Molly Fritz recently became the first female firefighter in the history of the Jamestown Rural Fire Department.
But Fritz isn’t a stranger to firefighting. She has relatives who either work or have worked in the field.
“My grandpa was actually a fire chief in Enderlin, North Dakota, and even though I never got to meet him it was just kind of a way for me to like honor him almost,” the Jamestown woman said about becoming a firefighter.
Fritz and three other recruits recently officially became firefighters at JRFD after completing their training. Brian Paulson, rural fire chief, said the department is now fully staffed with 34 personnel.
For three of the new recruits who recently spoke about joining, becoming a part of JRFD is about helping the community.
“I thought it was a great way to give back to my community,” Fritz said.
She said having relatives who have been firefighters - including a female relative in Aberdeen in the field - influenced her choice.
“I think that I saw how important it was to them and how impactful it was in their lives and I kind of wanted to be part of that family or that group,” she said.
Being a female firefighter hasn’t been an issue at JRFD.
“No, actually, if not they were more accepting of me, kind of looking at me as a little sister,” she said.
She said when she decided to apply to JRFD, she knew some of the firefighters. She said they’re always looking out for her.
She likes the rural coverage area of JRFD.
“I wasn’t quite sure exactly what it would all entail or even if I could do it, but being on the department everyone kind of helps each other out ... you’re helping the community and you’re being out there with your group," she said. "It’s just - it’s a great experience.”
Brandan Schmitz came to Jamestown to attend the University of Jamestown. He’s in his last semester at UJ, expecting to graduate in December.
But the student dual majoring in computer science and information technology plans to stay here after he graduates.
Schmitz grew up in the Twin Cities. He said he worked with the fire department for five years in Inver Grover Heights, Minnesota, through the Fire Explorer program, which is part of Learning for Life, a branch of the Boy Scouts of America program.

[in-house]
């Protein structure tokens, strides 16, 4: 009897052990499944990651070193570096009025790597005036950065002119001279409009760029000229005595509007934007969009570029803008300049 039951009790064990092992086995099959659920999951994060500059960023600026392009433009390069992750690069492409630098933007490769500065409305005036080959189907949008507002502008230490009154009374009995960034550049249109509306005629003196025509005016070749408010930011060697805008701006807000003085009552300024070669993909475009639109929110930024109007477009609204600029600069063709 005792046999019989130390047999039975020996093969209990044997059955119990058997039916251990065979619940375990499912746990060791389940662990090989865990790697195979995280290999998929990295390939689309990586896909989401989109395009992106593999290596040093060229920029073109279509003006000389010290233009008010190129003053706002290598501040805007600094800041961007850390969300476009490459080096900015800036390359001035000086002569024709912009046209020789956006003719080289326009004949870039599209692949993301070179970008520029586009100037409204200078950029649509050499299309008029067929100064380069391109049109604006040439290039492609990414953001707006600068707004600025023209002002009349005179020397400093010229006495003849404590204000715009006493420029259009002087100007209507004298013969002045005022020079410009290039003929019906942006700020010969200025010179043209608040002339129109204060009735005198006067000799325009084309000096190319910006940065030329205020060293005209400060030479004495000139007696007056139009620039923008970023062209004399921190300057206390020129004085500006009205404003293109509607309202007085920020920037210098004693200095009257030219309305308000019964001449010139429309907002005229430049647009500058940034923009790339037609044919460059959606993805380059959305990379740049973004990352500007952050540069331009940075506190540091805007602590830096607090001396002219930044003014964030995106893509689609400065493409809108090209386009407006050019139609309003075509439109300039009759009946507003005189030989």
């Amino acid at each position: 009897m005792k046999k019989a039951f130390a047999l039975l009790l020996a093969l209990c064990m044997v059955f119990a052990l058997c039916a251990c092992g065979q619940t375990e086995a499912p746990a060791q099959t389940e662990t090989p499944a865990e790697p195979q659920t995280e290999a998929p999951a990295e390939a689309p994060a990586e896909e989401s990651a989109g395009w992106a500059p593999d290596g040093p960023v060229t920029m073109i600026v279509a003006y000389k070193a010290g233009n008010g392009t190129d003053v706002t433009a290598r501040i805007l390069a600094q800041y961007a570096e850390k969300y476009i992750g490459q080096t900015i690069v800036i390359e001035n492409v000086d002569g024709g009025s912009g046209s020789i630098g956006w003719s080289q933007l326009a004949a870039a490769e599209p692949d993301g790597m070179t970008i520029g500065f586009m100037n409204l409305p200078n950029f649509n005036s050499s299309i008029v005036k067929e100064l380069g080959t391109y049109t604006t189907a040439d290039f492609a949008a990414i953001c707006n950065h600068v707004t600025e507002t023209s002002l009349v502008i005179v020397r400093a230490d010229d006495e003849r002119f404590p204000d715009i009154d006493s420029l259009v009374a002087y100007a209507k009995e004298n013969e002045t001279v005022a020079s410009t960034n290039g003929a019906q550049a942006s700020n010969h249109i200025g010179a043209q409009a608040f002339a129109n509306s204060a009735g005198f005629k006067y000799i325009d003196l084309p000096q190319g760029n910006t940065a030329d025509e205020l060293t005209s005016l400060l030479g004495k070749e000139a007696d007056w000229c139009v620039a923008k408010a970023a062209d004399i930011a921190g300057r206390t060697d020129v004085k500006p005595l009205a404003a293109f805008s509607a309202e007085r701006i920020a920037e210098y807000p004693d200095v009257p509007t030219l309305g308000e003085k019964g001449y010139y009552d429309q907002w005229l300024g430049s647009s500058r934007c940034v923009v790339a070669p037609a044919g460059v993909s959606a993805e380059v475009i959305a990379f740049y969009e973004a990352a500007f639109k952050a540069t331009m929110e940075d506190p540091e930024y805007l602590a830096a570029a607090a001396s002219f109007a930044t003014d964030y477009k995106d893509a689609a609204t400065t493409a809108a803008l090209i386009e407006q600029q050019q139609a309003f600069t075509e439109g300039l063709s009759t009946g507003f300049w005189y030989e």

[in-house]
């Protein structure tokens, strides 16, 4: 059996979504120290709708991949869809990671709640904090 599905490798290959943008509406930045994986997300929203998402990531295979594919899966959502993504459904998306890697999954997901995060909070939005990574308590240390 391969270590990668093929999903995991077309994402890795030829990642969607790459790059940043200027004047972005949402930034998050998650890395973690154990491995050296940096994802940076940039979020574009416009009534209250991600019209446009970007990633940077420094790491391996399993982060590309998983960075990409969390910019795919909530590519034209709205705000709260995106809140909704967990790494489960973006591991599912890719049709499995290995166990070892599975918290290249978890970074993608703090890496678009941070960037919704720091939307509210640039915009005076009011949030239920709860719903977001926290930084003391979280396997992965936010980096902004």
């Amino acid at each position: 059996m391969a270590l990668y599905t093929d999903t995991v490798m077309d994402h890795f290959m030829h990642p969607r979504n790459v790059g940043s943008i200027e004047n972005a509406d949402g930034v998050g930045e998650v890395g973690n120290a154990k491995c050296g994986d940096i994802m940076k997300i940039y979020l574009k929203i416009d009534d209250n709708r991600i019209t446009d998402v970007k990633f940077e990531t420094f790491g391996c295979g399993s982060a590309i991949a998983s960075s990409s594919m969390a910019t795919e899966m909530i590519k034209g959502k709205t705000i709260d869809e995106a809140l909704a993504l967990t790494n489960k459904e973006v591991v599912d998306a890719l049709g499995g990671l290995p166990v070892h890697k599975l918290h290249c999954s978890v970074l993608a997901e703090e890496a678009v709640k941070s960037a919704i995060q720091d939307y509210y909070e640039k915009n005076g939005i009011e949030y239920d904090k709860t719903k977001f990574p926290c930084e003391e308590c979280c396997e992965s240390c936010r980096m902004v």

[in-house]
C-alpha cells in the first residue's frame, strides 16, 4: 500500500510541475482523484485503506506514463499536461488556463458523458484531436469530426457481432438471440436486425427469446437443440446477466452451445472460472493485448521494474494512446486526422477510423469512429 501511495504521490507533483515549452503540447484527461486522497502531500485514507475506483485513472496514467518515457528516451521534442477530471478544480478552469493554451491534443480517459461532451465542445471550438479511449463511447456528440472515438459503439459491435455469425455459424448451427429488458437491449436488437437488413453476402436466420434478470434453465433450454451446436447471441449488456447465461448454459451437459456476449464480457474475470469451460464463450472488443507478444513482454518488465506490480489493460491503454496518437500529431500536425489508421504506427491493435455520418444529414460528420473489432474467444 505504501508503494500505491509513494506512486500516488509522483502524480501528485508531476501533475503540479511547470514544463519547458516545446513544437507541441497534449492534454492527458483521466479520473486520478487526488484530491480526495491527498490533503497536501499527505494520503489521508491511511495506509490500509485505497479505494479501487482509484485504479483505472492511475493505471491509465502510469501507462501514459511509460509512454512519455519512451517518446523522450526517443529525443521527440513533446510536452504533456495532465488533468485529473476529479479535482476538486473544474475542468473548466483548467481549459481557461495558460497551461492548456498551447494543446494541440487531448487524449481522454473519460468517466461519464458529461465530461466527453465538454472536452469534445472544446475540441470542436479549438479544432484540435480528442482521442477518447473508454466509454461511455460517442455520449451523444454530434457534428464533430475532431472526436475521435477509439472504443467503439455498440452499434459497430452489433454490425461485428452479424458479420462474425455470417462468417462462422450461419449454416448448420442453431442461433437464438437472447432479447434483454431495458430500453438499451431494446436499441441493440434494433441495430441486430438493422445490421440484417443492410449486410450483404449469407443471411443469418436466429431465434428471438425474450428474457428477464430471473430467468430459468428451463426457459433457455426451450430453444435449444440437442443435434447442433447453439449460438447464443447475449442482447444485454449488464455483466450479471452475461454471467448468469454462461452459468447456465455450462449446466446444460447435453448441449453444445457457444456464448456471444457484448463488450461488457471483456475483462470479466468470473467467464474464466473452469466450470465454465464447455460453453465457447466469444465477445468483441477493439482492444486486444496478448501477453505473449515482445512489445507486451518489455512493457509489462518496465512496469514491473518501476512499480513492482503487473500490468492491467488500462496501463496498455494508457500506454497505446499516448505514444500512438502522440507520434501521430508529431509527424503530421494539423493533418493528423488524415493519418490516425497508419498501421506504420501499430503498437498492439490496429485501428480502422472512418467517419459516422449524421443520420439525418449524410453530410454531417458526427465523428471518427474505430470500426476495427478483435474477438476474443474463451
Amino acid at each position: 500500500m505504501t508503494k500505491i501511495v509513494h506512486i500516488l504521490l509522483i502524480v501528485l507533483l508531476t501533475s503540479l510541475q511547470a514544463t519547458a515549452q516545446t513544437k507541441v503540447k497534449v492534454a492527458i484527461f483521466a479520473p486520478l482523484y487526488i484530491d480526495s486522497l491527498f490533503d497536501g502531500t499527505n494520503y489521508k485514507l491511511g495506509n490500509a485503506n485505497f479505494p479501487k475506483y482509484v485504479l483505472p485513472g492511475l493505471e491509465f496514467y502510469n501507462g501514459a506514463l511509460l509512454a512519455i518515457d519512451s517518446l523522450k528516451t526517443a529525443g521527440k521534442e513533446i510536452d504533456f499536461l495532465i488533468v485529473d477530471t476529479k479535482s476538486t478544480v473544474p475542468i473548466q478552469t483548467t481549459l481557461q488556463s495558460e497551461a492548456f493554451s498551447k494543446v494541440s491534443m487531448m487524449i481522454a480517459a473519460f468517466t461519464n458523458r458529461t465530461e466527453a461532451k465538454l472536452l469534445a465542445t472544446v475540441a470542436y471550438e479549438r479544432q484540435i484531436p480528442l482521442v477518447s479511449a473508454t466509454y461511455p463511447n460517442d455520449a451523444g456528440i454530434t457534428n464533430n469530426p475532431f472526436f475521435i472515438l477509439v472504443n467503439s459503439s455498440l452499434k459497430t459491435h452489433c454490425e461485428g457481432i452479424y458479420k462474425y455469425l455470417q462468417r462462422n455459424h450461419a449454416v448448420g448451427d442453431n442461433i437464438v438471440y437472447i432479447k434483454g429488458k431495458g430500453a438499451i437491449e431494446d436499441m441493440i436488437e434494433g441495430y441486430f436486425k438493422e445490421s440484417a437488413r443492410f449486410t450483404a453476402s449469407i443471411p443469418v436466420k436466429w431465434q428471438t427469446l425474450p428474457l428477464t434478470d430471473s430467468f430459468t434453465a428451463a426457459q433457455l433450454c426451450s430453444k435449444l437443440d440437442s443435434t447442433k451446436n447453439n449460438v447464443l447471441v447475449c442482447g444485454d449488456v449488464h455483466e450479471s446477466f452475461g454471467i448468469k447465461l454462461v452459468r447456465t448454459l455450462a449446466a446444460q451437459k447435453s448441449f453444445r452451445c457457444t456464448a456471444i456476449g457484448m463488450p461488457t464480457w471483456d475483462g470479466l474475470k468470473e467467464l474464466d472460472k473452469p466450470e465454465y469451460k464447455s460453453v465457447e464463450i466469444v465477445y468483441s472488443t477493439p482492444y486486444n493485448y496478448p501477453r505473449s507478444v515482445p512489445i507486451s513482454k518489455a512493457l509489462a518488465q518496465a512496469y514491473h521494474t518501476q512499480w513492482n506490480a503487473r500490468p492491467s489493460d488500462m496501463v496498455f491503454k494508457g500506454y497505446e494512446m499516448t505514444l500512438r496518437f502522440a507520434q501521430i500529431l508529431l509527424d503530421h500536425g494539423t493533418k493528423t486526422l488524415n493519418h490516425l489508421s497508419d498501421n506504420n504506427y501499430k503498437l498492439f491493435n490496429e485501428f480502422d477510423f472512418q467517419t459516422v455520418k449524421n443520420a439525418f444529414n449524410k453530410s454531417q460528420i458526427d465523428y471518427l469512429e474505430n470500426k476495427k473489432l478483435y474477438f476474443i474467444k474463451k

Schmitz said he missed that kind of work after moving to Jamestown, so he decided to look into joining JRFD. His studies at UJ helped connect him to the fire department, he said. Jacob Barnard, a UJ professor in the computer science department, was also the training officer on the department at that time and is now a captain. Barnard’s mother was one of Schmitz’s teachers in high school.
He said being part of JRFD, “You get to go out and do things, help people, what they need help with. It’s a fun group to be with as well.”
Schmitz works remotely as a site reliability engineer for Intelletive Consulting of Burnsville, Minnesota, in addition to his UJ studies and firefighter work. He will continue working remotely for the company once he graduates from UJ, he said.
Schmitz said he likes the smaller city life of Jamestown and prefers that over larger metro areas such as the Twin Cities where he grew up.
“I’ve always liked more spacious areas with less people,” he said. “And Jamestown is pretty much the perfect size for me.”
Dan Schill became a firefighter after hands-on work at JRFD’s new facility - literally.
The Langdon, N.D., native is an electrician. He said his work at the building sparked his interest in the fire department’s work.
“My company built that new fire hall that we’re in now and so just talking to some of the guys during the construction process …. kind of got me interested in seeing what it was all about,” he said.
Schill began training in February of this year. He said it was more involved than he thought it would be.
“I guess I was surprised about how much of it there was,” he said. “I thought for a volunteer fire department it would be a little bit more casual, I guess you would say, but they actually go through quite a bit,” including training in Bismarck, around the fire hall and in Jamestown.
“We ended up doing all the training in house after all the COVID shut everything down,” he said. But while that was unexpected it also helped speed up the training, he said, and the training could be done here.
Schill said his work as an electrician also is relevant to his work as a firefighter.
“If they needed to cut power to a house that was on fire, (I) know quite a bit more about that, than say the normal person on the street and how to kill it or what the dangers might be with it,” he said.
Schill said being a member of JRFD is more than fighting fires and going on calls.
“I enjoy the sense of family that comes with it, getting to know all the people on the department,” he said. “Everybody kind of helps each other out - just even just normal life ... It’s a good way to meet new people around town."
Like other new apprentices, he began going on calls right away to learn the job. He said his parents and brother, who live in Langdon, and a brother who lives in Grand Forks, are supportive of his firefighter work. Schill also, like Fritz, has a few relatives who work in the firefighting field.
“It was just kind of the right place, right time sort of thing," Schill said of joining JRFD.